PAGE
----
Do you have a crèche or Christmas crib at home? We certainly have one here at Christ Church Cathedral, and the kings haven’t even arrived at the manger yet. In my house, they are across the room. Some families move them a little closer to Baby Jesus every day… and this morning, the Kings are making their way along the window ledges over there on your right.
Yet this morning’s reading from Matthew (2:13-23) looks ahead to the implications—to everything the birth of Jesus means, and to who he is. In our story today, the Kings (or the wise people, Magi) have come and gone, not returning to Herod as he had bid them to do, and Herod is “about to search for the child, to destroy him.”
This morning switches the channel: from a Hallmark Christmas movie to a rerun of “the Empire strikes back”
Nearly 20 years ago, when the mainstream Christian media were clamoring to “put God back into Christmas,” Joy Carol Wallis wrote an influential essay called “Putting Herod Back into Christmas”, https://liturgy.co.nz/church-year/herod-christmas. And if you are in the habit of going to church the Sunday after Christmas you might have heard sermons before about this difficult and definitely uncheerful Gospel.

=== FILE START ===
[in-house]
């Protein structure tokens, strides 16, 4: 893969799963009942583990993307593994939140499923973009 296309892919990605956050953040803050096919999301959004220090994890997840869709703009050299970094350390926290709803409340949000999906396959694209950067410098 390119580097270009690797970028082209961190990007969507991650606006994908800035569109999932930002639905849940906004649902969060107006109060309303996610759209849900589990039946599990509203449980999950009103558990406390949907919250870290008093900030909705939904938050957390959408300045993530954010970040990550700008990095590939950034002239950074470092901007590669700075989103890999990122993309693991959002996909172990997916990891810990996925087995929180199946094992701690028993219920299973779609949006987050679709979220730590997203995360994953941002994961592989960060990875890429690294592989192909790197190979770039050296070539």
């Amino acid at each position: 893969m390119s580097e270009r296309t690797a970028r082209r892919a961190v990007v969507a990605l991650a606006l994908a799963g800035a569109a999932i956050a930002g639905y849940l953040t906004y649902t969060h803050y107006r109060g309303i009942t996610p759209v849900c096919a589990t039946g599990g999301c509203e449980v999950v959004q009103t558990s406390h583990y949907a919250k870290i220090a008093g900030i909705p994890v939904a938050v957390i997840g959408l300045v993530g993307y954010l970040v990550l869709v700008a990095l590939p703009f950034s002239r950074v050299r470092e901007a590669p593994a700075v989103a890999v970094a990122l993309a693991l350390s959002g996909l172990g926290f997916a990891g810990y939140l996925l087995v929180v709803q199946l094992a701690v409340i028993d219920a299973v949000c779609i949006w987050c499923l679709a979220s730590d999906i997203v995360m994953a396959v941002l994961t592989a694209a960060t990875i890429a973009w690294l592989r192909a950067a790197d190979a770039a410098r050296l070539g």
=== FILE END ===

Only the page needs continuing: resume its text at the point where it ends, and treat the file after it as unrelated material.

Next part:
Earlier, almost a century ago now, American playwright Thornton Wilder wrote a number of playlets—“three plays for three persons” and in one of them, “The Flight into Egypt” the chief speaking part is that of a donkey named Hepzibah who is carrying Mary and Jesus to Egypt. As she describes herself, “back in the yard, I’m the leader of a group. Among the girls. Very religious discussions, I can assure, you. Very helpful….
“I always say to the girls: Girls, even in faith we are supposed to use our reason. No one is intended to swallow hook, line, and sinker, as the saying is. Now, take those children that Herod is killing. Why were they born, since they must die so soon? Can anyone answer that? Why is the little boy in your arms being saved while the others must perish?”
She has stopped while she says this. Mary and Joseph urge her to keep moving. There are sounds of iron, representing Herod and his mercenaries, clanking in the distance. The sounds grow nearer.